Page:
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Budget Afterthought: Power to the People?

Founder and CEO, Transfin.
Feb 2, 2019 4:28 AM 2 min read

An effective way to detect a Budget’s underlying message is by tracking moments during the Finance Minister’s (FM) speech when the Opposition’s murmur becomes an incessant wail. Today was no different.


In the end, the present government’s last Budget before Elections was what many had expected. But also, what many hadn’t.


Firstly, let us assess what came in-line. This wasn’t a Vote-on-Account; but a chronicle of achievements, a roadmap for the future envisaging the return of NDA, garnished with expected pre-poll Populism. Farmers were kept in mind second year running. Not through any structural measures (like MSP which, let’s face it, did not reap any brownie points for the government)…but rather a straightforward INR6,000 annual cash sop hitting bank accounts of all with less than 2 Hectares of land. Considering the first installment of INR2,000 may hit this financial year, the General Elections is clearly a factor.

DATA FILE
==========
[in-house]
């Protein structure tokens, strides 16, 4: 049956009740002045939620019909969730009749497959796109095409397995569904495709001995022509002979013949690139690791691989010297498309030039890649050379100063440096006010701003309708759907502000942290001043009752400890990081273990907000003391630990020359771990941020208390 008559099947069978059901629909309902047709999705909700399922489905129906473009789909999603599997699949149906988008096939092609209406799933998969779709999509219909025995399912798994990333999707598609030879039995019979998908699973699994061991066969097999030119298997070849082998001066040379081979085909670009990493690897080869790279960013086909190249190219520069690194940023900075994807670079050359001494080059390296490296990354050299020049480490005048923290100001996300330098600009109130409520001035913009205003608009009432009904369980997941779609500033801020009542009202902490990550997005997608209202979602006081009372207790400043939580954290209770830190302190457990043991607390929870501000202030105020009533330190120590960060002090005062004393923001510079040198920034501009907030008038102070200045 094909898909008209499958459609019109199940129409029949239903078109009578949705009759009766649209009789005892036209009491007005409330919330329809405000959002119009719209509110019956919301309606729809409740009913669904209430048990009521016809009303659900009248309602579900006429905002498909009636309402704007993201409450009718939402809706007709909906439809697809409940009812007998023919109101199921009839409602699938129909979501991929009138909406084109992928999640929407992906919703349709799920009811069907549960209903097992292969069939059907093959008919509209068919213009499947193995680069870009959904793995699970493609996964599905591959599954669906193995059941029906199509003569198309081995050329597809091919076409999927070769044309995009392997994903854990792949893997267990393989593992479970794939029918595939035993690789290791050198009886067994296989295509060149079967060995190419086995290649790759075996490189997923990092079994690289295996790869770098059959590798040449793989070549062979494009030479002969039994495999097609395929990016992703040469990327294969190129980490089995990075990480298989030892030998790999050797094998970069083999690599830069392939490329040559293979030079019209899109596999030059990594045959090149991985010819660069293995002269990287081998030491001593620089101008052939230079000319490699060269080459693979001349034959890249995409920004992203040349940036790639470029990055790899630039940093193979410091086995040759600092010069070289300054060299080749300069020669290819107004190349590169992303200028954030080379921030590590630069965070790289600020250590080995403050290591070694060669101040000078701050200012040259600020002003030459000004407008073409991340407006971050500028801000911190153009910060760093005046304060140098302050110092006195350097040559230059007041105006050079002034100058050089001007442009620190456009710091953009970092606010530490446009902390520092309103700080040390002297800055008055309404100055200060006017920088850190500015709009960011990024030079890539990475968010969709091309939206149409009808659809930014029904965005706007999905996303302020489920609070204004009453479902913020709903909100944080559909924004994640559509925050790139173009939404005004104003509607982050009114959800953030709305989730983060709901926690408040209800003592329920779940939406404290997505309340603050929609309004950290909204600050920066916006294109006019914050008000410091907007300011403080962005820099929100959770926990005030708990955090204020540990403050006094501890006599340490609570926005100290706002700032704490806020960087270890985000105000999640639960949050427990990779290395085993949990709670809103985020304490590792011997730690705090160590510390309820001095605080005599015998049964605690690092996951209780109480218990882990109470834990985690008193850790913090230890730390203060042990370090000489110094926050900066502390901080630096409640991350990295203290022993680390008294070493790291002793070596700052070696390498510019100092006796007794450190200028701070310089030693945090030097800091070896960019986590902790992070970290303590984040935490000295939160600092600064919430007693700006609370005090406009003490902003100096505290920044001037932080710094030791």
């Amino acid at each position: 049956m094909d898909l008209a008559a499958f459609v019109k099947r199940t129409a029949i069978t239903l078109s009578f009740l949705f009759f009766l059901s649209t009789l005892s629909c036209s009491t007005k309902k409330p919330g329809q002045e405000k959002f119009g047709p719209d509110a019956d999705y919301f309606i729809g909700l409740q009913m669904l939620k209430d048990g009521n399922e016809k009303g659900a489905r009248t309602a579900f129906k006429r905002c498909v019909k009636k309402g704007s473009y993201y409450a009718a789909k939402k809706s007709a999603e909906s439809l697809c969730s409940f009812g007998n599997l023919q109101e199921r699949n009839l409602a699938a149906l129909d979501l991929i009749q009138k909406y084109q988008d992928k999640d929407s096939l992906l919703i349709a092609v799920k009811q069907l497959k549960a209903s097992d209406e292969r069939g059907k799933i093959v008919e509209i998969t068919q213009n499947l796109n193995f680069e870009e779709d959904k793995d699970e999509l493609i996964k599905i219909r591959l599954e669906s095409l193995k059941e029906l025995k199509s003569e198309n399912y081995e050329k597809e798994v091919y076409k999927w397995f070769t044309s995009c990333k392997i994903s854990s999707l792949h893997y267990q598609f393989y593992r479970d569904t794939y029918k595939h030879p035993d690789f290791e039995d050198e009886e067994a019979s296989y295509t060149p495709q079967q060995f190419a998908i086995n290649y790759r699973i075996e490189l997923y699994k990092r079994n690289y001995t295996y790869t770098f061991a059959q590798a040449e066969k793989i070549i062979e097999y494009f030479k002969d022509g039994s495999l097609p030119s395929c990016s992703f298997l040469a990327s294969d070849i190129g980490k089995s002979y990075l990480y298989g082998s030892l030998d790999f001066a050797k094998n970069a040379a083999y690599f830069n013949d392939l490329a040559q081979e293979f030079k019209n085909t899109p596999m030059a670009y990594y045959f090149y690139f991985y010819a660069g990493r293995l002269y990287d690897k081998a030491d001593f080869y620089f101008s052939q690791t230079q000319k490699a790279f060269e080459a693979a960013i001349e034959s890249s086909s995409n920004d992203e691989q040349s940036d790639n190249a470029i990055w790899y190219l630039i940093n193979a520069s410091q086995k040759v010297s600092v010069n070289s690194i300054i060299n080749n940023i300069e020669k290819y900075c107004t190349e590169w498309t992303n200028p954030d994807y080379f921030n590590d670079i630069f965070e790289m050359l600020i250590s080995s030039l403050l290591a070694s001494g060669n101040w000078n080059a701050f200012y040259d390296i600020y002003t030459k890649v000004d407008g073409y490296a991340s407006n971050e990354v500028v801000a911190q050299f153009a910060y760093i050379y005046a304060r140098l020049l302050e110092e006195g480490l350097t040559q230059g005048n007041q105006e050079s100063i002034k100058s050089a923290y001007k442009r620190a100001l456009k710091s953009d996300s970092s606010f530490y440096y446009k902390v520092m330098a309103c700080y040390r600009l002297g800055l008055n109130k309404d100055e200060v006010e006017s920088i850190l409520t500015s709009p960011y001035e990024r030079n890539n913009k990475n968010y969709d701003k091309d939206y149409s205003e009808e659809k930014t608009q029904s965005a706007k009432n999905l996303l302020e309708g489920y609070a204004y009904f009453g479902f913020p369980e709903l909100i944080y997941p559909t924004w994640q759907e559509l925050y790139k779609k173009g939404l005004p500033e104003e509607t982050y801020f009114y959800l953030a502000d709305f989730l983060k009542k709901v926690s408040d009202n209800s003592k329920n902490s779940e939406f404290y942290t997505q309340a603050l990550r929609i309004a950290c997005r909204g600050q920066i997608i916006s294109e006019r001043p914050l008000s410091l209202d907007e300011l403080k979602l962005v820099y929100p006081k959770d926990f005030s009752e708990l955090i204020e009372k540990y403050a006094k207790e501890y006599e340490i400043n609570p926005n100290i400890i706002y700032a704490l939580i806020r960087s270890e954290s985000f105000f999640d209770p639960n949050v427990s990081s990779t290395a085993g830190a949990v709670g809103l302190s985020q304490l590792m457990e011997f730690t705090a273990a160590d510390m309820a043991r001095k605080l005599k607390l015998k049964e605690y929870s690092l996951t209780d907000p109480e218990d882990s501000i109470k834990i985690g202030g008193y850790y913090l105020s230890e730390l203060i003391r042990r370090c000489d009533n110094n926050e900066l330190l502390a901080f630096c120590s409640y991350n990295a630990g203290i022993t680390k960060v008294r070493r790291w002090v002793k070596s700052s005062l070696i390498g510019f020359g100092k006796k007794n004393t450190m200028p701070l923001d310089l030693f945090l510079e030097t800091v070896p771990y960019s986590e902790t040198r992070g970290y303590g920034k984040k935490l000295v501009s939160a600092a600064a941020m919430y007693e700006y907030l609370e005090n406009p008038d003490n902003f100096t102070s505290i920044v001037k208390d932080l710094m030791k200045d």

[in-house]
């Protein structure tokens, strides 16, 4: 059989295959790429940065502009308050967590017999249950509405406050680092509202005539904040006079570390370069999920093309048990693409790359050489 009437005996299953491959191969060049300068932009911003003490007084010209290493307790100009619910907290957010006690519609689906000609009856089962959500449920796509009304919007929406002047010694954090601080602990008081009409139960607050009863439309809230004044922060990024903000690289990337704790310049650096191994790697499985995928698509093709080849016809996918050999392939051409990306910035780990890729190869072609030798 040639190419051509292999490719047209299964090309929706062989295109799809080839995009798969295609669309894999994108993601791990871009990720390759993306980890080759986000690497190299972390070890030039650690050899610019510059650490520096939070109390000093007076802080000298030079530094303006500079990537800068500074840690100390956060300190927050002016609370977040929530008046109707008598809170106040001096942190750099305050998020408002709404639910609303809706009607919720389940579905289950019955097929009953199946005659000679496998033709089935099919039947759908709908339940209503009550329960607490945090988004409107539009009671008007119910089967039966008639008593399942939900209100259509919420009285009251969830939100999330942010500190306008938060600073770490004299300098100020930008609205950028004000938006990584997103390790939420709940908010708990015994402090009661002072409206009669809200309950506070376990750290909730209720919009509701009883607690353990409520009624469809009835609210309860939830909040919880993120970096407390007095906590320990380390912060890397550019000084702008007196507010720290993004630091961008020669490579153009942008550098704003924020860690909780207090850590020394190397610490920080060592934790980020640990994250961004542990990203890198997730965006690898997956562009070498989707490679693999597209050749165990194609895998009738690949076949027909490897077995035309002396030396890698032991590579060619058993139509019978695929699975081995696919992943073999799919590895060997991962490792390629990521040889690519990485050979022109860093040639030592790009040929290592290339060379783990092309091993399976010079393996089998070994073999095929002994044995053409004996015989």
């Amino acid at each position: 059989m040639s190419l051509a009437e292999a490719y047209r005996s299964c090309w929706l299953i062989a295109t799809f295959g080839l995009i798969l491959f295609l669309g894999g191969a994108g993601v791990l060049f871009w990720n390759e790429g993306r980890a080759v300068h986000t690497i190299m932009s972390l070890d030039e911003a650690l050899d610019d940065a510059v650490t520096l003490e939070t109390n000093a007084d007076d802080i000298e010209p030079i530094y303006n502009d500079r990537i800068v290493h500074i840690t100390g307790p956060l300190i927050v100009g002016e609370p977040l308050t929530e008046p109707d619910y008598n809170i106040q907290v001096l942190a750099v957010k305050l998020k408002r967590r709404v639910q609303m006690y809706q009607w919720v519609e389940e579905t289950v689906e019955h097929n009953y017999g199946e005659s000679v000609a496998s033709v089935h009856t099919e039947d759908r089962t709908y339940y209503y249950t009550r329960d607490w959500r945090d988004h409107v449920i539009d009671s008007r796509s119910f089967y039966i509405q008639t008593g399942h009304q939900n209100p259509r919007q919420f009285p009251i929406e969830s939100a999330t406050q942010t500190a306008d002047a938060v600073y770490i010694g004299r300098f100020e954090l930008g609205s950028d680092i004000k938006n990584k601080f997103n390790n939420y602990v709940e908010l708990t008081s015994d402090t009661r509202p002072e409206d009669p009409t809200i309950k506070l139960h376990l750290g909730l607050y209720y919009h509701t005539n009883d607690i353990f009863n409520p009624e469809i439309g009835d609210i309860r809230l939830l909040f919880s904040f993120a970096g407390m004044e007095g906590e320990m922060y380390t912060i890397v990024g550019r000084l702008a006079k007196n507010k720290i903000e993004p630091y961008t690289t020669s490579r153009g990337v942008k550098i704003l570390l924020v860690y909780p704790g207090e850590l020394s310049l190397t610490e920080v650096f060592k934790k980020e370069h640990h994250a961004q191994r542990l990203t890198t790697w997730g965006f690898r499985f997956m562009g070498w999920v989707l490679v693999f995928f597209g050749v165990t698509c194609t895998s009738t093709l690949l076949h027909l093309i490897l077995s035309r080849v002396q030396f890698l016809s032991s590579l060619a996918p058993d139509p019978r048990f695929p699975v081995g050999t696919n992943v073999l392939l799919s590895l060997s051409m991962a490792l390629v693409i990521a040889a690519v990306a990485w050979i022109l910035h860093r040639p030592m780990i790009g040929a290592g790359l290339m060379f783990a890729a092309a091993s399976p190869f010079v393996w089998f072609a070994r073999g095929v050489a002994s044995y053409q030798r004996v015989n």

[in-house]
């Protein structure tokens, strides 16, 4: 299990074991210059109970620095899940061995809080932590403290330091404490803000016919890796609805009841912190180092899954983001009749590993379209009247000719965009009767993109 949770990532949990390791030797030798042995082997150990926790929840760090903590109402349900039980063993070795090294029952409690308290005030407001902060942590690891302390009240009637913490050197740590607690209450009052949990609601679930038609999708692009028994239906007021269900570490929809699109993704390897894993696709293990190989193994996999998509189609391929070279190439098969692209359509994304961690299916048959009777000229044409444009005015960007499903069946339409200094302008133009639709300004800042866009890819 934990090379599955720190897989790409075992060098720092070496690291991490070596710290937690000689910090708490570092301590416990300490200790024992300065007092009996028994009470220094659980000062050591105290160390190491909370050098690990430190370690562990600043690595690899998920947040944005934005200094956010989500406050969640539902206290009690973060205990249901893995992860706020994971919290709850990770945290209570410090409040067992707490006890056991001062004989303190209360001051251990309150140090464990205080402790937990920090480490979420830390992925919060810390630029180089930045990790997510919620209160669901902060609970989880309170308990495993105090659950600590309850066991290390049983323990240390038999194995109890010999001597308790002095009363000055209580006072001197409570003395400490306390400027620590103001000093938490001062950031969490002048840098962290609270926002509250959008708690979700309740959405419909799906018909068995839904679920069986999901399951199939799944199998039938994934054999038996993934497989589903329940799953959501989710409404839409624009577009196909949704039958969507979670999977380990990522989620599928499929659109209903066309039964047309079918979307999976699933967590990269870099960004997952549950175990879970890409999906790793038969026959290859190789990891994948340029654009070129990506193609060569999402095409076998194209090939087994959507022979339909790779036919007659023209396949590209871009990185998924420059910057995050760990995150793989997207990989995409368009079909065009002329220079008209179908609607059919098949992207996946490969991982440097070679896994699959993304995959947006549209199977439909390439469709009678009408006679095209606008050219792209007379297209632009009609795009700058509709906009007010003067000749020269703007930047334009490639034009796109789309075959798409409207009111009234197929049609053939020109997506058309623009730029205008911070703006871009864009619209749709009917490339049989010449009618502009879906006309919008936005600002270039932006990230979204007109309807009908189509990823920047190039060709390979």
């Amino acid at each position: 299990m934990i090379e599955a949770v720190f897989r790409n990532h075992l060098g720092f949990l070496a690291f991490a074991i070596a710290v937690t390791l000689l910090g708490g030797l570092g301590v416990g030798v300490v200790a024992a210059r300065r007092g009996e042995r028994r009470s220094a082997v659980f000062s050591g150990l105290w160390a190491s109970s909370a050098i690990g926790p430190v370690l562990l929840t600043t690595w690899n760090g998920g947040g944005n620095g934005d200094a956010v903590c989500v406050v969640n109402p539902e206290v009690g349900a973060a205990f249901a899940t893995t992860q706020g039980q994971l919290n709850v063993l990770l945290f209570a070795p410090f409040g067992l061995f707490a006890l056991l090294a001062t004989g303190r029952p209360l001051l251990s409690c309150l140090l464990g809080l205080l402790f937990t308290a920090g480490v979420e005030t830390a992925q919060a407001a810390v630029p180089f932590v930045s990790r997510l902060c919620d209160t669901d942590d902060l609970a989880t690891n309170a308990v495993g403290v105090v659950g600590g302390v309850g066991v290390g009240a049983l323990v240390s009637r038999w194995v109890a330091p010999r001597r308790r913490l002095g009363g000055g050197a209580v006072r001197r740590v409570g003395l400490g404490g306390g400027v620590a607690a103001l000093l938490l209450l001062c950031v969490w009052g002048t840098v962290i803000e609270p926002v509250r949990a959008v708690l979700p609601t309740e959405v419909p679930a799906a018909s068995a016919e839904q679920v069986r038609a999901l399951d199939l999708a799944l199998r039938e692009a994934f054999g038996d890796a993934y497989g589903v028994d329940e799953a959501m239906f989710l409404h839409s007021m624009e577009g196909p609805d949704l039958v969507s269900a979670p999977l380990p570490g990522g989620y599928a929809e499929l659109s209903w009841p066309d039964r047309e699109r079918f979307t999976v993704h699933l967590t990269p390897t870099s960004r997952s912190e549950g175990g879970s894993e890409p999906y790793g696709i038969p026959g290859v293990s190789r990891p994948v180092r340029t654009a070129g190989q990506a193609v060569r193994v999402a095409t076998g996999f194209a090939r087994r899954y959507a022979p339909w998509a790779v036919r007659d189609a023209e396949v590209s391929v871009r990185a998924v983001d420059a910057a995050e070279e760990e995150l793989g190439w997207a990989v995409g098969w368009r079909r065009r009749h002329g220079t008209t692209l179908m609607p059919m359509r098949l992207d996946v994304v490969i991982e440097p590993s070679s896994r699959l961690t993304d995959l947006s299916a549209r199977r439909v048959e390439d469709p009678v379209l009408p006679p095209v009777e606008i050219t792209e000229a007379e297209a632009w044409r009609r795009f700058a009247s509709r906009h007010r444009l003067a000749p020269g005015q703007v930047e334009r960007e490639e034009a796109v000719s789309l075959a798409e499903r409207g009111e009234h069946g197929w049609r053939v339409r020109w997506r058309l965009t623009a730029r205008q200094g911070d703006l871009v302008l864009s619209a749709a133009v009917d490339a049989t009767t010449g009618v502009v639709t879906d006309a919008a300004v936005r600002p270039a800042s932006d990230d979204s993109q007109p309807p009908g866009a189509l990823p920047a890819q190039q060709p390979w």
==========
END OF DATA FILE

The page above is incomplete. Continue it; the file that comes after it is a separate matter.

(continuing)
Benefits around Fertilizers, Animal Husbandry, and Fisheries were again more “direct” in nature, in the form of higher subsidy allocations and a 2%-5% interest rate subvention for distressed Farmers. Contrast this to the ambitious broader vision which was sold twelve months back whose only remnant was a new Fisheries Department.


Commentators were on-the-money (including yours truly) in expecting the return of the Middle Class. The FM confirmed market rumours around a new threshold for tax-free income i.e. INR5L annually. Higher deductions around specified investments, benefits for Home-owners and Tenants, as well as TDS rationalizations only reinforced the Middle Class narrative.


Private Sector like last year, was forgotten again, barring minor respite for the Unorganized Sector in the form of a New Social Security Cover. Considering only INR500cr could be allocated for this year, that Scheme will for the moment operate in pilot mode. Whilst one cannot approve an almost continuous ignore of industrial reforms, at this stage in any case it would have been a case of too little and too late. 


So what eluded expectations?


One can say that the government opted for sops but stopped short of defying logic, at least from a realpolitik standpoint. Fiscal Deficit breach stopped at 3.4% (vs. the initial target of 3.3%) and below the 3.5% market expectation for FY18-19. Aside from the INR20,000cr allocation for the Farmer cash inflow scheme, the remainder was a rather solemn affair. Loan write-offs and soft credit was thankfully avoided. Yes, SC/ST Welfare each received a near 30% plus envisaged increase in allocation, but for FY19-20, not the immediate present. One may term it as political grandstanding, but still not an offence worthy enough to express much fuss.


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